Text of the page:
Echinacea — Individuals with recent onset of a respiratory infection showed significant benefit from Echinacea. (Brinkeborn et al, 1999)

Echinacea resulted in a statistically significant decrease in progression to a “real cold” in the treated group as compared to the placebo group, as well as symptomatic benefit in individuals that did develop colds. (Hoheisel et al, 1997)

Garlic –  In a study done on garlic those who received garlic were almost two-thirds less likely to develop upper respiratory infections than those who received placebo.  Furthermore, participants who did develop an upper respiratory infection recovered about one day faster tin the garlic group as compared to the placebo group. (Morcos & Camilo, 2001)

Ginseng – A double-blind, placebo-controlled study of 227 persons using 100 mg daily of Panax ginseng showed a statistically significant decline in the frequency of colds and flus in the treated group as compared to the placebo group from week 4 to 12. Antibody titers and measure of NK cell activity were also higher in the treated group.  All participants received flu vaccine. (Scaglione et al, 1996)

Propolis – Propolis activated macrophages to stimulate interferon (IFN)-gamma production in association with the secondary activation of T-lymphocytes, resulting in a decrease in IgG and IgM production. Cytokines released from macrophages in mouse peripheral blood after Propolis administration activated helper T-cells to proliferate. In addition, activated macrophages in association with the secondary T-lymphocyte activation increased IFN-gamma production and stimulated proliferation of cytotoxic T-cells and suppressor T-cells, indicating the activation of cell-mediated immune responses. (Takagi et al 2005)

Sambucol, a product containing elderberry flower as well as small amounts of echinacea and bee propolis, was shown in a preliminary double-blind study to reduce the recovery time from a particular strain of epidemic influenza by almost one-half. (Zakay-Rones et al 1995)

Vitamin D – is crucial to activating our immune defenses. Without sufficient intake of the vitamin, the killer cells of the immune system — T cells — are not be able to react to and fight off serious infections in the body. For T cells to detect and kill foreign pathogens such as clumps of bacteria or viruses, the cells must first be ‘triggered’ into action and ‘transform’ from inactive and harmless immune cells into killer cells that are primed to seek out and destroy all traces of a foreign pathogen. It was found that the T cells rely on vitamin D in order to activate and they would remain dormant, ‘naïve’ to the possibility of threat if vitamin D is lacking in the blood. (von Essen et al 2010)

NUTRITIONAL AND HERBAL IMMUNO-NUTRIENTS:

  1. Angelica sinensis – administration of a combination of Angelica sinensis, Ganoderma tsugae, Codonopsis pilosula and rose geranium to patients receiving chemotherapy/radiotherapy may have the capacity to delay, or ease, the reduction in levels of leucocytes and neutrophils that are experienced by patients during cancer treatment. (Zhuang et al 2011)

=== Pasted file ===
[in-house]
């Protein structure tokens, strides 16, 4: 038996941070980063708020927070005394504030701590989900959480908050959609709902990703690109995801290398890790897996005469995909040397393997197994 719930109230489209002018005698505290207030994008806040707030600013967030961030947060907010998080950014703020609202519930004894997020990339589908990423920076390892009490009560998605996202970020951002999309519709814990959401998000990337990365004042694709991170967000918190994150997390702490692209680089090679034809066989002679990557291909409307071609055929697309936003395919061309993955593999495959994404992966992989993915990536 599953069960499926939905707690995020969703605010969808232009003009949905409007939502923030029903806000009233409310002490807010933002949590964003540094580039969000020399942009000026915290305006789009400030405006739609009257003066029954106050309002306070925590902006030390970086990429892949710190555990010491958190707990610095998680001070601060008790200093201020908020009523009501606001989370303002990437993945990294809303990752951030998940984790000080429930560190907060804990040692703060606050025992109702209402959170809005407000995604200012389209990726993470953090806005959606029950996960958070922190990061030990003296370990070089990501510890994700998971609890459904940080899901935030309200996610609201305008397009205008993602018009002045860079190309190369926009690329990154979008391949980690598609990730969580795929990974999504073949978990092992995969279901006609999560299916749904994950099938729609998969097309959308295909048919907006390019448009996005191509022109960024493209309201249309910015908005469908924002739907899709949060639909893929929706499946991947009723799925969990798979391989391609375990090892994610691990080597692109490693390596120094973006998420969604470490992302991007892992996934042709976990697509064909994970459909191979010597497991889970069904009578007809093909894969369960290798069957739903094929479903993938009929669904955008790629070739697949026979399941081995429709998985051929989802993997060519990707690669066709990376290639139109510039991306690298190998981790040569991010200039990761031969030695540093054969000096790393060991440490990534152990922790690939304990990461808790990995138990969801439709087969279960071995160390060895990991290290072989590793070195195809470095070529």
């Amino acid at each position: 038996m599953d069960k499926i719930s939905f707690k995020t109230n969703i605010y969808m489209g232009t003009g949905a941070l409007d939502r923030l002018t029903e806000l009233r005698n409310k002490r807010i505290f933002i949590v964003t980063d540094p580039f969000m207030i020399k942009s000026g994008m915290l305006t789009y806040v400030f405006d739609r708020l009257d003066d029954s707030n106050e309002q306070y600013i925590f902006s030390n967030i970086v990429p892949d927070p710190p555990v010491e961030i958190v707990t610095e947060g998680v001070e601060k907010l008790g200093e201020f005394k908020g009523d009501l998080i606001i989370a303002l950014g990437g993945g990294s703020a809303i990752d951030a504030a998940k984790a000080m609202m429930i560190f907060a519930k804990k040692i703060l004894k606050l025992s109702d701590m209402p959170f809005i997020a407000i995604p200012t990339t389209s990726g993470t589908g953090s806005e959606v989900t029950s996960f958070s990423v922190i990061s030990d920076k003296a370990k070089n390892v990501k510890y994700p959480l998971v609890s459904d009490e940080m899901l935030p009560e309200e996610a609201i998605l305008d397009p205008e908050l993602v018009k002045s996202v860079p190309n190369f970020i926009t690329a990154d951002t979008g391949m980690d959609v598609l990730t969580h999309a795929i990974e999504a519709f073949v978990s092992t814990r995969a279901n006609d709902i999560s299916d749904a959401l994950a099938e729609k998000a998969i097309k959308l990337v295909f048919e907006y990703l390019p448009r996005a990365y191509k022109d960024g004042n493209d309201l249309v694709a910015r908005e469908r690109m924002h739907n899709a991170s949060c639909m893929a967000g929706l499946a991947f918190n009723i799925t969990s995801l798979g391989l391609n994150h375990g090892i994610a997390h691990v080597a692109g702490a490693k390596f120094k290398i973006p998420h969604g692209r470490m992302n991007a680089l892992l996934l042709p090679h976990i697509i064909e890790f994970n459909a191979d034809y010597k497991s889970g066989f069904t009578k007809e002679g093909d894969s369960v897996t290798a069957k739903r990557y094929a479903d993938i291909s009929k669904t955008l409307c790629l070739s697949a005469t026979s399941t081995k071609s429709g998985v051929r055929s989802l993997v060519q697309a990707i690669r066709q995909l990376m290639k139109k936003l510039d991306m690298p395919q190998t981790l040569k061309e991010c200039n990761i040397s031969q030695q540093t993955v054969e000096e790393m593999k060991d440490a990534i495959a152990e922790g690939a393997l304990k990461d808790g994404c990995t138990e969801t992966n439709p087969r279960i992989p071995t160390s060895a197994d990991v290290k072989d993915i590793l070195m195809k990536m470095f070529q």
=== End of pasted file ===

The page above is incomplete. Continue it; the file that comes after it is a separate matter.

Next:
2. Ashwaganda – Total extracts of and alkaloid-free polar fractions of Withania somnifera resulted in protection towards cyclophosphamide-induced myelo- and immuno-suppression as evidenced by significant increase in white cell counts and humagglutinating and hemolytic antibody titers. (Diwanay et al 2004) 
  3. Astragalus polysaccharides (APS) – might induce the differentiation of splenic dendritic cells (DCs) to CD11c(high)CD45RB(low) DCs followed by shifting of Th2 to Th1 with enhancement of T lymphocyte immune function in vitro. Also, the effect of APS on T-cell differentiation to Th1 was not associated with the inhibition of IL-10 production in CD11c(low)CD45RB(high) DCs.(Liu et al 2011)  
  4. Codonopsis – Administration of a combination of Angelica sinensis, Ganoderma tsugae, Codonopsis pilosula and rose geranium to patients receiving chemotherapy/radiotherapy may have the capacity to delay, or ease, the reduction in levels of leucocytes and neutrophils that are experienced by patients during cancer treatment. (Zhuang et al 2011)
  5. Coriolus versicolor – boosts immune cell production (Alt Med Rev. 2000). 
  6. Echinacea – We found many functional immune assays were affected by Echinacea preparations, suggesting that Echinacea not only stimulates innate immunity, but also enhances adaptive immunity. (Zhai et al 2007) The results demonstrate that Echinacea, Astragalus and Glycyrrhiza herbal tinctures stimulated immune cells as quantified by CD69 expression on CD4 and CD8 T cells. This activation took place within 24 h of ingestion, and continued for at least 7 days. In addition, these three herbs had an additive effect on CD69 expression when used in combination. (Brush et al 2006)